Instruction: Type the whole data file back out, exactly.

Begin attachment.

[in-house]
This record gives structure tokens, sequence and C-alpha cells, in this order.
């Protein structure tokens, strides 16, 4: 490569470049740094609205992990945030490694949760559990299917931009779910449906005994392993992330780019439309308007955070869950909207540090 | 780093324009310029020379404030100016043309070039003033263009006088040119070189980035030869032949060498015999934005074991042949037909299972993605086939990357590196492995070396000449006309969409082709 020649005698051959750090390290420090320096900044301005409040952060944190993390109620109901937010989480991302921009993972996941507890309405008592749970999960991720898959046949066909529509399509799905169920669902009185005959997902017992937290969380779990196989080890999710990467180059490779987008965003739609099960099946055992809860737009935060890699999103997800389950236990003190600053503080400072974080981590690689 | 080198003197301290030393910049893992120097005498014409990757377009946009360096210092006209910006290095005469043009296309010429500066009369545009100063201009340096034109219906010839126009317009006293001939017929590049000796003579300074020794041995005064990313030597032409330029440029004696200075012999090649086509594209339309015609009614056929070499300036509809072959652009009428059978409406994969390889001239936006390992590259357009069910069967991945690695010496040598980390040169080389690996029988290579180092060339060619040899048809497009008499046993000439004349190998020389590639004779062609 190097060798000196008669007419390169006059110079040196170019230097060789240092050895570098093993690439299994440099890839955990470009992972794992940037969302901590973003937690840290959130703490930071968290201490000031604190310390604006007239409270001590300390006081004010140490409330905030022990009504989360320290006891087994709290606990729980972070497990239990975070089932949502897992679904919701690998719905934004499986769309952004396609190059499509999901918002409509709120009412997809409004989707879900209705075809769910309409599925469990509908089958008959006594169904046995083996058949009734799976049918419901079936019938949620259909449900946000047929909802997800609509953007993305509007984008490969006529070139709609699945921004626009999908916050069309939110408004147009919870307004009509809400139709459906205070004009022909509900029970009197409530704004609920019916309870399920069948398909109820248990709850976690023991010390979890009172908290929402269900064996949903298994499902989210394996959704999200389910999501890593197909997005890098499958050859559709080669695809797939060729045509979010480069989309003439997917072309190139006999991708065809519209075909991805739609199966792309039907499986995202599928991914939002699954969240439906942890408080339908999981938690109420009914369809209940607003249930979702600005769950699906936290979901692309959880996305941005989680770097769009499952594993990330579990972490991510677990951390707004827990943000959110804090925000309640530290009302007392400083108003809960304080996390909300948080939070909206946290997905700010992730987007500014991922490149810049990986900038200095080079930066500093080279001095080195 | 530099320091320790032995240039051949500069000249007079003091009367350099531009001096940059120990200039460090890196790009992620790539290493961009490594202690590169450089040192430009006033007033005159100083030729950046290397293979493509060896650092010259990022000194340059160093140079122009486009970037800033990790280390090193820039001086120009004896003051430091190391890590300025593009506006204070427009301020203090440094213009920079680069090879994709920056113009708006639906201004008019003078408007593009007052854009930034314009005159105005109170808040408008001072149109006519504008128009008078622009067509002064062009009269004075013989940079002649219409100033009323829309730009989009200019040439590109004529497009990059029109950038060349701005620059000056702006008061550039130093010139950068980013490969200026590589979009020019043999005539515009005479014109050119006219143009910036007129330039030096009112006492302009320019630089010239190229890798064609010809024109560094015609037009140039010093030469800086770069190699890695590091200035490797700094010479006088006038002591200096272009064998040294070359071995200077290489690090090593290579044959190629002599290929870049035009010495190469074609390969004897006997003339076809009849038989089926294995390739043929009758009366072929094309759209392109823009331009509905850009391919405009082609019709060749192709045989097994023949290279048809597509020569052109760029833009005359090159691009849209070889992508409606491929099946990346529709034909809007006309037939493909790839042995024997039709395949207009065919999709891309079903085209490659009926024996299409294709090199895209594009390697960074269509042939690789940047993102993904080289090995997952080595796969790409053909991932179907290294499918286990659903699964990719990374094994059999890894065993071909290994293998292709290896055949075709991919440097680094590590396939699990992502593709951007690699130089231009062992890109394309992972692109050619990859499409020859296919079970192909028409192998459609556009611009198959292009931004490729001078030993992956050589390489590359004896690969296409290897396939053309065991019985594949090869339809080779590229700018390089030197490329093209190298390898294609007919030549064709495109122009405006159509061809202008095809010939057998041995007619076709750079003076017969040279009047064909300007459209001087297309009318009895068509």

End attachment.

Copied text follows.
[in-house]
This record gives structure tokens, sequence and C-alpha cells, in this order.
């Protein structure tokens, strides 16, 4: 490569470049740094609205992990945030490694949760559990299917931009779910449906005994392993992330780019439309308007955070869950909207540090 | 780093324009310029020379404030100016043309070039003033263009006088040119070189980035030869032949060498015999934005074991042949037909299972993605086939990357590196492995070396000449006309969409082709 020649005698051959750090390290420090320096900044301005409040952060944190993390109620109901937010989480991302921009993972996941507890309405008592749970999960991720898959046949066909529509399509799905169920669902009185005959997902017992937290969380779990196989080890999710990467180059490779987008965003739609099960099946055992809860737009935060890699999103997800389950236990003190600053503080400072974080981590690689 | 080198003197301290030393910049893992120097005498014409990757377009946009360096210092006209910006290095005469043009296309010429500066009369545009100063201009340096034109219906010839126009317009006293001939017929590049000796003579300074020794041995005064990313030597032409330029440029004696200075012999090649086509594209339309015609009614056929070499300036509809072959652009009428059978409406994969390889001239936006390992590259357009069910069967991945690695010496040598980390040169080389690996029988290579180092060339060619040899048809497009008499046993000439004349190998020389590639004779062609 190097060798000196008669007419390169006059110079040196170019230097060789240092050895570098093993690439299994440099890839955990470009992972794992940037969302901590973003937690840290959130703490930071968290201490000031604190310390604006007239409270001590300390006081004010140490409330905030022990009504989360320290006891087994709290606990729980972070497990239990975070089932949502897992679904919701690998719905934004499986769309952004396609190059499509999901918002409509709120009412997809409004989707879900209705075809769910309409599925469990509908089958008959006594169904046995083996058949009734799976049918419901079936019938949620259909449900946000047929909802997800609509953007993305509007984008490969006529070139709609699945921004626009999908916050069309939110408004147009919870307004009509809400139709459906205070004009022909509900029970009197409530704004609920019916309870399920069948398909109820248990709850976690023991010390979890009172908290929402269900064996949903298994499902989210394996959704999200389910999501890593197909997005890098499958050859559709080669695809797939060729045509979010480069989309003439997917072309190139006999991708065809519209075909991805739609199966792309039907499986995202599928991914939002699954969240439906942890408080339908999981938690109420009914369809209940607003249930979702600005769950699906936290979901692309959880996305941005989680770097769009499952594993990330579990972490991510677990951390707004827990943000959110804090925000309640530290009302007392400083108003809960304080996390909300948080939070909206946290997905700010992730987007500014991922490149810049990986900038200095080079930066500093080279001095080195 | 530099320091320790032995240039051949500069000249007079003091009367350099531009001096940059120990200039460090890196790009992620790539290493961009490594202690590169450089040192430009006033007033005159100083030729950046290397293979493509060896650092010259990022000194340059160093140079122009486009970037800033990790280390090193820039001086120009004896003051430091190391890590300025593009506006204070427009301020203090440094213009920079680069090879994709920056113009708006639906201004008019003078408007593009007052854009930034314009005159105005109170808040408008001072149109006519504008128009008078622009067509002064062009009269004075013989940079002649219409100033009323829309730009989009200019040439590109004529497009990059029109950038060349701005620059000056702006008061550039130093010139950068980013490969200026590589979009020019043999005539515009005479014109050119006219143009910036007129330039030096009112006492302009320019630089010239190229890798064609010809024109560094015609037009140039010093030469800086770069190699890695590091200035490797700094010479006088006038002591200096272009064998040294070359071995200077290489690090090593290579044959190629002599290929870049035009010495190469074609390969004897006997003339076809009849038989089926294995390739043929009758009366072929094309759209392109823009331009509905850009391919405009082609019709060749192709045989097994023949290279048809597509020569052109760029833009005359090159691009849209070889992508409606491929099946990346529709034909809007006309037939493909790839042995024997039709395949207009065919999709891309079903085209490659009926024996299409294709090199895209594009390697960074269509042939690789940047993102993904080289090995997952080595796969790409053909991932179907290294499918286990659903699964990719990374094994059999890894065993071909290994293998292709290896055949075709991919440097680094590590396939699990992502593709951007690699130089231009062992890109394309992972692109050619990859499409020859296919079970192909028409192998459609556009611009198959292009931004490729001078030993992956050589390489590359004896690969296409290897396939053309065991019985594949090869339809080779590229700018390089030197490329093209190298390898294609007919030549064709495109122009405006159509061809202008095809010939057998041995007619076709750079003076017969040279009047064909300007459209001087297309009318009895068509």